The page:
FAMILY MATTERS with PASTOR CHANDA
THURSDAY, April 2, 2015: My fellow elder came to see me. He looked very disturbed. Someone had given him a lost phone at church.
He had tried to locate the owner by looking through it and was shocked out of his socks by some of the messages he found on it.
He showed me what was on the phone. There were sexually explicit photos and messages sent the previous night. Reading a few of them was poison to the soul. How could people send each other such messages without realising that they were playing with fire?
I looked at the time when most of the messages were being sent and it was deep in the night when people ought to be sleeping. It was obvious that these people were arousing each other sexually. Such arousal would have to find an outlet somewhere some time.
As we were talking about this, my fellow elder told me that these sexually explicit and arousing messages now had a term. They were called â€œsextingâ€. As he said this, I realised that we never had this facility before the mobile phone was invented.
We called Fortune, the young man who owned the phone, into my office. As soon as he saw it on the table, he grabbed it and put it into his pocket. The look on his face was begging for an answer. We told him, â€œYes, we have seen both the photos and the messages.â€
Fortune was visibly embarrassed. He was brought up in a Christian home. His parents were committed to the church – and so was he. Fortune was humble-looking and yet, behind the scenes, unknown to his parents and church leaders, he was guilty of sexting.
We wanted to know who the girl was. He told us that she lived in his neighbourhood and they had become friends a while ago because they used to come on the same bus from school. They then began to visit each other in their homes when no one was around.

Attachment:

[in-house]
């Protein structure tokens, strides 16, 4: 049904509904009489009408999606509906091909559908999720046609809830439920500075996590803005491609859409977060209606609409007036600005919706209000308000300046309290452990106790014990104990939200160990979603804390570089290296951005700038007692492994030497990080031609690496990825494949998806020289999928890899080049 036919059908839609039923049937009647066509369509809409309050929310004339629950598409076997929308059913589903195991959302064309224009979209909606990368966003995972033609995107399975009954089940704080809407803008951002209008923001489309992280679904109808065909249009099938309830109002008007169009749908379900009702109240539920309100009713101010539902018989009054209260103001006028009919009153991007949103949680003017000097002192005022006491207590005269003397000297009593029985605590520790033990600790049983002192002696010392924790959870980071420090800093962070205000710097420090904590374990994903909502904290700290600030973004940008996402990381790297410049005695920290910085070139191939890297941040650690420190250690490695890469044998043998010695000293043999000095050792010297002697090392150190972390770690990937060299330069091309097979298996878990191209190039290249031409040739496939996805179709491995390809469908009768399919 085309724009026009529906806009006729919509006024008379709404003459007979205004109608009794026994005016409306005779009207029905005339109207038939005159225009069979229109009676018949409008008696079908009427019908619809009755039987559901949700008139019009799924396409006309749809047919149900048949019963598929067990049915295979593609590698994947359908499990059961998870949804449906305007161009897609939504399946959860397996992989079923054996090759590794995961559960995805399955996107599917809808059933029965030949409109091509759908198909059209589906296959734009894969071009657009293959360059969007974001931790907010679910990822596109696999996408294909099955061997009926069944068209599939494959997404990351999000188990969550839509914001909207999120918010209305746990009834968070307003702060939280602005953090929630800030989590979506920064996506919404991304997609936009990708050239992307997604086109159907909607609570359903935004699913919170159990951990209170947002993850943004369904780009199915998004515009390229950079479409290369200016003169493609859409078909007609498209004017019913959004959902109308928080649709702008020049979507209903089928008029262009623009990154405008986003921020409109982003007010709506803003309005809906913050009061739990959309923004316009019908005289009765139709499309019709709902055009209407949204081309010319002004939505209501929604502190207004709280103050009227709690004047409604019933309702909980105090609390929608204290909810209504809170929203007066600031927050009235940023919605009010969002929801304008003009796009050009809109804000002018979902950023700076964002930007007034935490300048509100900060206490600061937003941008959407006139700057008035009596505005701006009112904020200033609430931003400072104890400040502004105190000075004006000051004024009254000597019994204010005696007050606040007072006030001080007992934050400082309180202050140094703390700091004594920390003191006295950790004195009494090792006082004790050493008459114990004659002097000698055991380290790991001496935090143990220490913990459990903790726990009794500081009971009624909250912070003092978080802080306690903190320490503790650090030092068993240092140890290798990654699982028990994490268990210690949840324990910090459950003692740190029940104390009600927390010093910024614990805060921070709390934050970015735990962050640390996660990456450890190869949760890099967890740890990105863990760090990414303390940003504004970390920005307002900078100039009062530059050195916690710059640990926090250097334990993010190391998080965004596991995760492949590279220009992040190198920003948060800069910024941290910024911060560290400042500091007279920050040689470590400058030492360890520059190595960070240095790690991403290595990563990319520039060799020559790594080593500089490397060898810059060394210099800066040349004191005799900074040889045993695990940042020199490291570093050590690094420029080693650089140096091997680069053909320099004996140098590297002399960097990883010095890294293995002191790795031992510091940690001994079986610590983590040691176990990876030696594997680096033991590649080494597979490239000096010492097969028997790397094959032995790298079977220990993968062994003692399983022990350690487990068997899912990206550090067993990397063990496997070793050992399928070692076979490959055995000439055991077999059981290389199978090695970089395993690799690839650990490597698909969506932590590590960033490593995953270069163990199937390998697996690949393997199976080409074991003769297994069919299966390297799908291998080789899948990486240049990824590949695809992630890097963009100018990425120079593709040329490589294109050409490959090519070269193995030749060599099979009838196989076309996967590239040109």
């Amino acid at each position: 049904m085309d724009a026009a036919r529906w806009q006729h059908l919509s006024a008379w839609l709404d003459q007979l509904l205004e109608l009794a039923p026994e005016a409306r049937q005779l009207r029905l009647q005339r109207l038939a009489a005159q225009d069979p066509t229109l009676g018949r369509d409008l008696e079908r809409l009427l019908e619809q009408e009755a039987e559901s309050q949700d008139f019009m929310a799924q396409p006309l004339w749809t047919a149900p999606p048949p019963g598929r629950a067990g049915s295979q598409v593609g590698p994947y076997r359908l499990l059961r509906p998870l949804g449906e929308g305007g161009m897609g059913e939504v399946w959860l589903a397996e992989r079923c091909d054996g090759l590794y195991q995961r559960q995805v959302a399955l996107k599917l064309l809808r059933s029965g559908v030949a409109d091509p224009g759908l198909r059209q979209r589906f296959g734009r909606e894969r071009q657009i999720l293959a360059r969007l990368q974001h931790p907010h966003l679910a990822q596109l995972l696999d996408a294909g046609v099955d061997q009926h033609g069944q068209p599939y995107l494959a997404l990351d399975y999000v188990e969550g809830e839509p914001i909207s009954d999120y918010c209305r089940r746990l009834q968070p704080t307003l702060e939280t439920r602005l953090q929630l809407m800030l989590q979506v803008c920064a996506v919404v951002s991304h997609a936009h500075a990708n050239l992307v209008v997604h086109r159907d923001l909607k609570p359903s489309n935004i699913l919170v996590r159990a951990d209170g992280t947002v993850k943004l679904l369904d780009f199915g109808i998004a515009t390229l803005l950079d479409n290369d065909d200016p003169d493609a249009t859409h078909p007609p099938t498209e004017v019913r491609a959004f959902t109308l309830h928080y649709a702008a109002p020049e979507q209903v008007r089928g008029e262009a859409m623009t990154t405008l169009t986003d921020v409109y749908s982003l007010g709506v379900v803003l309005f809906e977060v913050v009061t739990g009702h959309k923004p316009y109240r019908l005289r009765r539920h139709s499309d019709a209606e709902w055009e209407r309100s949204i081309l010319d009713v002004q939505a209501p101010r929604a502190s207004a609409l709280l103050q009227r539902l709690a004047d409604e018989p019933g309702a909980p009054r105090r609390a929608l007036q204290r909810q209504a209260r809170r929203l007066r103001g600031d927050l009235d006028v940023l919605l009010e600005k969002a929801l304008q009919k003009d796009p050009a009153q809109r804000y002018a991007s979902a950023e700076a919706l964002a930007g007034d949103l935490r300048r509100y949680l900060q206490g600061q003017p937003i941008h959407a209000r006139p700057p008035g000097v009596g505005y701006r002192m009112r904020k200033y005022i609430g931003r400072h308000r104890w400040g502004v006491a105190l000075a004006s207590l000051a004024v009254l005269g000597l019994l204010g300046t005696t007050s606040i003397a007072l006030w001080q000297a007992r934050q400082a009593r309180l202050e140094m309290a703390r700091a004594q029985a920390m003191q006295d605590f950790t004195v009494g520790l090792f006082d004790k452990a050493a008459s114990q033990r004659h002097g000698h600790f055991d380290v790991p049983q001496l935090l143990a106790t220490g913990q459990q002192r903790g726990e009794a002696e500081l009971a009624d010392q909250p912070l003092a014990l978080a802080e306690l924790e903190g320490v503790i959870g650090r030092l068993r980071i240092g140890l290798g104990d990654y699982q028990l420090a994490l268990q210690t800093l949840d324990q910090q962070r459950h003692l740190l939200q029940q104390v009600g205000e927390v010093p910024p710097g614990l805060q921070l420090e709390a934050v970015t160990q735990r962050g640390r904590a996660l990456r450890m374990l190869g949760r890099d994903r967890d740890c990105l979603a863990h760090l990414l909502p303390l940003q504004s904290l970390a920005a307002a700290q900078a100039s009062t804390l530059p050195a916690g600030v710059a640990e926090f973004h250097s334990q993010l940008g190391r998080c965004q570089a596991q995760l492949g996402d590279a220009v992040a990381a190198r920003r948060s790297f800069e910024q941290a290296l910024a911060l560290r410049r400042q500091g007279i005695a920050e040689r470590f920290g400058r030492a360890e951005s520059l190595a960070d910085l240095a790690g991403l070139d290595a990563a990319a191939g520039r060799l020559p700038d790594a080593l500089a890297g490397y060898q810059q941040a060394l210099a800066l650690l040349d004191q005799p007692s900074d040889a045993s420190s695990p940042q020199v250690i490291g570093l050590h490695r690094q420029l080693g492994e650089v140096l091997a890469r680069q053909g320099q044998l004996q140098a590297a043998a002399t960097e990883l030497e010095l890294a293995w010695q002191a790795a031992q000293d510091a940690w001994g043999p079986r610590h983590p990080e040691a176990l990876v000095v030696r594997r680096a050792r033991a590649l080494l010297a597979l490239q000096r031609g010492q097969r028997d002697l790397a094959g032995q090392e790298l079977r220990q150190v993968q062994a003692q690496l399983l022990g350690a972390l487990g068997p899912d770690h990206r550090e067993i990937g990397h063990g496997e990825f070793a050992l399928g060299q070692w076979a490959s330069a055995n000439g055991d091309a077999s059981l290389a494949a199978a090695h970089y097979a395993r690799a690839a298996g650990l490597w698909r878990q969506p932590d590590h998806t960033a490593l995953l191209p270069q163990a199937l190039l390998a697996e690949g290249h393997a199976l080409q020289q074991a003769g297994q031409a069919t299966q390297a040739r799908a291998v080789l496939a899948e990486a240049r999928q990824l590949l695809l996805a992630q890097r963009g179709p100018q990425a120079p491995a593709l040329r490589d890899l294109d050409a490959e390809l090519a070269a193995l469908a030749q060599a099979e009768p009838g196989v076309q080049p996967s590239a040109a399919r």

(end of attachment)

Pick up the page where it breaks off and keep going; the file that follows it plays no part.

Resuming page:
From the messages on the phone it was clear that the visits were of a sexual nature. They referred to how they felt when fondling and kissing each other and how they were now missing all that as they lay in bed in their different homes that night.
We told Fortune that his parents needed to know. He pleaded with us not to tell them. â€œThey will be very disappointed with me,â€ he said. He promised to delete the messages and photos. He also promised to have nothing to do with the girl from now onwards.
We told Fortune that we would do for his parents what we would like them to do for us if they ever found similar incriminating evidence on the phones of our children. We said to him that the Bible says, â€œDo to others what you would have them do to you.â€
When Fortuneâ€™s parents arrived, we asked them if they knew their son was sexually active. They both shook their heads. We asked them if they knew their son had a girlfriend in the neighbourhood. They shook their heads. We then asked Fortune to give them his phone.
As they both went through the messages and photos, they were shaking their heads in unbelief. The mother would every so often look at her son, sigh, and then read again. Her eyes became teary while his father was evidently getting tensed up and angry.
Fortuneâ€™s parents immediately began to reprimand their son. â€œThis is why you have such poor grades at school. Is this what you are filling your brains with? We are taking away this phone and you will not be allowed to have another phone until you leave our home!â€
We spent the afternoon counselling both parents and child. You cannot police your children this way. Rather, give them parental teaching and guidance. Youths need regular instruction about the dangers of sexting. They must know that it is a slippery slope to ruin!
Many people have crossed the boundaries of chastity through sexting, long before physical sex has taken place. Many adulterous affairs have started this way, until what has been craved for on the phone has been satisfied behind closed doors. Sexting is dangerous!
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FAMILY MATTERS with PASTOR CHANDA